The Shadow Rising by Robert Jordan

In this book we see Rand and Perrin begin to assert themselves. While the main cast of characters was assembled in Tear, they quickly begin to disperse again. I was particularly moved by the strength in the way Siuan Sanche, the Amyrilin Seat, faces an unexpected setback. I also liked watching the back and forth between Perrin and Faile. I feel like we're beginning to get to know some of the Forsaken as more than just bogey men. I also find myself more and more intrigued by the increasing variety and experiences of women who can channel. All in all an intriguing entry.

Monday, July 11, 2011

In the Garden of Beasts: Love, Terror, and an American Family in Hitler's Berlin by Erik Larson

This book portrays Berlin (and Germany) during Hitler's rise to power in the early 1930s through the lives of the American ambassador to Germany (William Dodd) and his daughter, Martha. I found this book fascinating--especially for the portrait it paints of Germany between the wars. At times, the storyline following the family struck me as a bit desultory, but overall, it gave a nuanced portrait. The book makes me think that what happened in Germany during that time was not inevitable, and that the various players were not as easily categorized as I might have suspected.

Sunday, July 10, 2011

Silencing the Past: Power and the Production of History by Michel-Rolph Trouillot

This book is interested in the way we produce and understand history--a word that ambiguously stands both for what happened and how we talk about it. Trouillot contends that while history is not just constructed, it is also more complicated than a set of facts that can be revealed. He uses three case studies (the execution of Sans Souci, the disappearance of the Haitian Revolution in the historical record, and Columbus's voyage to the Americas) to make his points. His history is both interesting and provocative, and his larger argument is very compelling. Altogether his book is a very worthwhile read.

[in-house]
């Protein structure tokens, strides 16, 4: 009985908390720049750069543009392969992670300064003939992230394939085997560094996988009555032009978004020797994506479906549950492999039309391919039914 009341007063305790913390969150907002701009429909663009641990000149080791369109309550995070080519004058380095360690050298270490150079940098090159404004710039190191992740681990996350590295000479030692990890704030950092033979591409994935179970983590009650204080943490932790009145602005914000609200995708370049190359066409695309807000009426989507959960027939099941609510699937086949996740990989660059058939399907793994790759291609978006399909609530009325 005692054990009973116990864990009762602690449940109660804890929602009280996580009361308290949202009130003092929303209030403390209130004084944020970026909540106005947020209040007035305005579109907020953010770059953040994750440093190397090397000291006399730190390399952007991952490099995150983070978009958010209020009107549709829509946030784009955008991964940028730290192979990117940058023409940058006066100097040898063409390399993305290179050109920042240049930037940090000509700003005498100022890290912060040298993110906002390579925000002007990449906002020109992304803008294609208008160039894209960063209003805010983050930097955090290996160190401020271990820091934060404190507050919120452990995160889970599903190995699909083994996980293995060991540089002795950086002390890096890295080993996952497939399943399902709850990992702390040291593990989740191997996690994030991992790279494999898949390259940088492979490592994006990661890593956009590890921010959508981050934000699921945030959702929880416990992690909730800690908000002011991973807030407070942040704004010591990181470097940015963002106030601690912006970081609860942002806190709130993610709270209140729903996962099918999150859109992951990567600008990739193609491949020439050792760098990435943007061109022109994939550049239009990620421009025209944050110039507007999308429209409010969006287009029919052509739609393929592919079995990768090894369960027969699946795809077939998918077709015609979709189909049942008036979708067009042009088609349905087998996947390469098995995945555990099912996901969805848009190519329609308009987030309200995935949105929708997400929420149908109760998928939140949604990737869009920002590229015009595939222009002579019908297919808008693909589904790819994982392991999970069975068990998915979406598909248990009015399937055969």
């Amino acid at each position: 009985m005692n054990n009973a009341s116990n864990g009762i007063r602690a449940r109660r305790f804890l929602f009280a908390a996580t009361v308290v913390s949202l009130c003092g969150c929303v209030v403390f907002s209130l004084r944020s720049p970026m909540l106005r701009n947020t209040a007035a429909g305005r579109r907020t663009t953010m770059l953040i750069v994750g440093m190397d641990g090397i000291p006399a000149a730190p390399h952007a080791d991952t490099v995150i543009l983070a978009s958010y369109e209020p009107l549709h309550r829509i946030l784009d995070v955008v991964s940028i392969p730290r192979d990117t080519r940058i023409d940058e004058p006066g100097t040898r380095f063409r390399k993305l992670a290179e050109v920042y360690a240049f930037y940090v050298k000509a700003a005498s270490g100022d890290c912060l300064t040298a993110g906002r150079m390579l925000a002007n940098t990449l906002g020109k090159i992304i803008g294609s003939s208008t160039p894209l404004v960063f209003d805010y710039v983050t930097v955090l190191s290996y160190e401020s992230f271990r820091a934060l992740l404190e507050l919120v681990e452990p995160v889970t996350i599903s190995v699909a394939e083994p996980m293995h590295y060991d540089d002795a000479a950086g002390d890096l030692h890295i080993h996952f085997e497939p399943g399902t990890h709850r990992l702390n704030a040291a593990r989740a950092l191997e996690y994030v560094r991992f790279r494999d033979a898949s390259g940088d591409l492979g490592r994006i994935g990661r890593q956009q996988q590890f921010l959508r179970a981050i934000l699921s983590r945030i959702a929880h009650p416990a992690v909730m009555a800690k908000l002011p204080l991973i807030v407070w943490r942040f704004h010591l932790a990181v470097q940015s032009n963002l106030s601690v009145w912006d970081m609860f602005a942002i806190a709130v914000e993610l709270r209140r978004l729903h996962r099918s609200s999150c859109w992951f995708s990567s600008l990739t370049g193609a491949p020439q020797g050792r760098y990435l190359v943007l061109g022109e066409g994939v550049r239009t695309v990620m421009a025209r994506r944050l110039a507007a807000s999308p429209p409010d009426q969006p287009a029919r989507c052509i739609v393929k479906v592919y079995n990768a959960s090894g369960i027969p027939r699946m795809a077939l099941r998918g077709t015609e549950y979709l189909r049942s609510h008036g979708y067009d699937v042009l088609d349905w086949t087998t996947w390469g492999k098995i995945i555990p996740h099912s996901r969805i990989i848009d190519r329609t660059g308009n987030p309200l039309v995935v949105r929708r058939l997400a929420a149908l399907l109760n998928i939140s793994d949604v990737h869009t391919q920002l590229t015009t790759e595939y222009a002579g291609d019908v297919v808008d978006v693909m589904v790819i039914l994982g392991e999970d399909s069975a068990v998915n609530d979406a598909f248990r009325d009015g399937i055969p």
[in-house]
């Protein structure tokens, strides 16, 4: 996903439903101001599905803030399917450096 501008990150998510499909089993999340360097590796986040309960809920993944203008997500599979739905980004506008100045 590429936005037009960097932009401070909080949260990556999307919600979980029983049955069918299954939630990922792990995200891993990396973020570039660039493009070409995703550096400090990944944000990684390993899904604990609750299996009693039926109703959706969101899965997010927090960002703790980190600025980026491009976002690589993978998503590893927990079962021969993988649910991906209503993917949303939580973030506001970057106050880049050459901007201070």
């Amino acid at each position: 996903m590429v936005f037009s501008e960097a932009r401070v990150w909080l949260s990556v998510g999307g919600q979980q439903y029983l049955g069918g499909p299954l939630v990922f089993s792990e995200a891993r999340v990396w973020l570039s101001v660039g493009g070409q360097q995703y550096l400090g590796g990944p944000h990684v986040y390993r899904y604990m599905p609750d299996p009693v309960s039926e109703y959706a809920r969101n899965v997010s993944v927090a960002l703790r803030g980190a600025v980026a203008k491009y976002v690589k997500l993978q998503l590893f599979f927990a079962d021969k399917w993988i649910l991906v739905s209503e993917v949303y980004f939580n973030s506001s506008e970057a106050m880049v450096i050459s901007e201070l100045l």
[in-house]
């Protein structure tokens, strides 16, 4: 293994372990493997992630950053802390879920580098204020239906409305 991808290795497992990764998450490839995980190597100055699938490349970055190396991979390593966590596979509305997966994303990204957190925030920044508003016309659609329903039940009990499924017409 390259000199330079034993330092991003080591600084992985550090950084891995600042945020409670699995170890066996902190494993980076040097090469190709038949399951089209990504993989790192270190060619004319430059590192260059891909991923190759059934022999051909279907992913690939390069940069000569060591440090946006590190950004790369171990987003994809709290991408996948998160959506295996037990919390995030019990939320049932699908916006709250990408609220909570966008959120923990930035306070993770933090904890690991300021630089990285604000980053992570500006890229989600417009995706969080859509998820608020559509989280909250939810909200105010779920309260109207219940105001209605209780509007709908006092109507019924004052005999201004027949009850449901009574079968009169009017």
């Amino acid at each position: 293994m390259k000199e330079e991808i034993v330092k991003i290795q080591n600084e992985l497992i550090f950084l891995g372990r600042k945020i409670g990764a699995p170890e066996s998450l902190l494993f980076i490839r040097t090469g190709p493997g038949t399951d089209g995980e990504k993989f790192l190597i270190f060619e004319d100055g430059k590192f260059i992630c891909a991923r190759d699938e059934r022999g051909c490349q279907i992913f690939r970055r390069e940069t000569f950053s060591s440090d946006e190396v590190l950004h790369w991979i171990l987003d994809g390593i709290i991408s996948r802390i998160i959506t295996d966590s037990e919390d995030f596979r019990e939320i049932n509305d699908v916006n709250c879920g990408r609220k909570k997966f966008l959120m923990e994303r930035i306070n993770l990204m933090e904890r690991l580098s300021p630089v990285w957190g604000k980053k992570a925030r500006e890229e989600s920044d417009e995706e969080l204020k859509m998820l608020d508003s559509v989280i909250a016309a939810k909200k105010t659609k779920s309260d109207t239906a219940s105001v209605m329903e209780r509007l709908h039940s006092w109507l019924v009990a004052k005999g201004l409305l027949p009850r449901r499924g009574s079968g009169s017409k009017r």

Haiti, Hegel, and Universal History by Susan Buck-Morss

This book contends that Hegel's ideas about the relationship between masters and slaves is not rooted in ancient philosophy, but in his own observations of the unfolding Haitian Revolution. Buck-Morss is interested in the connections between freemasonry and the Haitian Revolution as well. I found her arguments fairly convincing, especially in lining up Hegel's reading and newspaper coverage of the Haitian Revolution.

Arthur Mervyn by Charles Brockden Brown

This book recreates the complicated story of Arthur Mervyn, a young man from the country who comes to Philadelphia and immediately finds himself embroiled in its corruption--first commercial and then physical. I am particularly interested in the ways that Haiti simmers below the surface of this novel. While the plot is hard to follow at first, by untwisting it the reader discovers the full extent to which the slave trade supports enterprise in early America.

Friday, July 8, 2011

Storm Front by Jim Butcher

I enjoyed this book which introduces readers to Harry Dresden, the only wizard in the phone book in Chicago. He gets two cases, apparently unrelated at the same time, but as the pressure increases, it becomes increasingly clear that they're connected somehow. I enjoyed the murder mystery, which was well-plotted, and I found the magic world just settled in enough to accept. I'll be continuing with this series.

Death's Excellent Vacation edited by Charlaine Harris and Toni Kelner

I found this collection of stories to be uneven at best. While I really enjoyed "Two Blondes," the Sookie Stackhouse story that starts the collection, and several in the rest of the collection, other stories struck me as dull or clichéd. I'd recommend skipping around if you pick this collection up.

In a Sunburned Country by Bill Bryson

This book did what travel books ought to do: it made me really want to visit Australia. While Bryson plays up the dangers of travel in Australia--venomous creatures and bad roads abound in this book, he treats the country as a fascinating place containing contradictions that make it even more exciting. Bryson's trademark humor (and sometimes less-enthused travel companions) are here in plenty as well. This book gives a good sense of the country and of Bryson's personality. Highly recommended--if you're not worried about the sudden compulsion to jet off to Australia once you're done reading.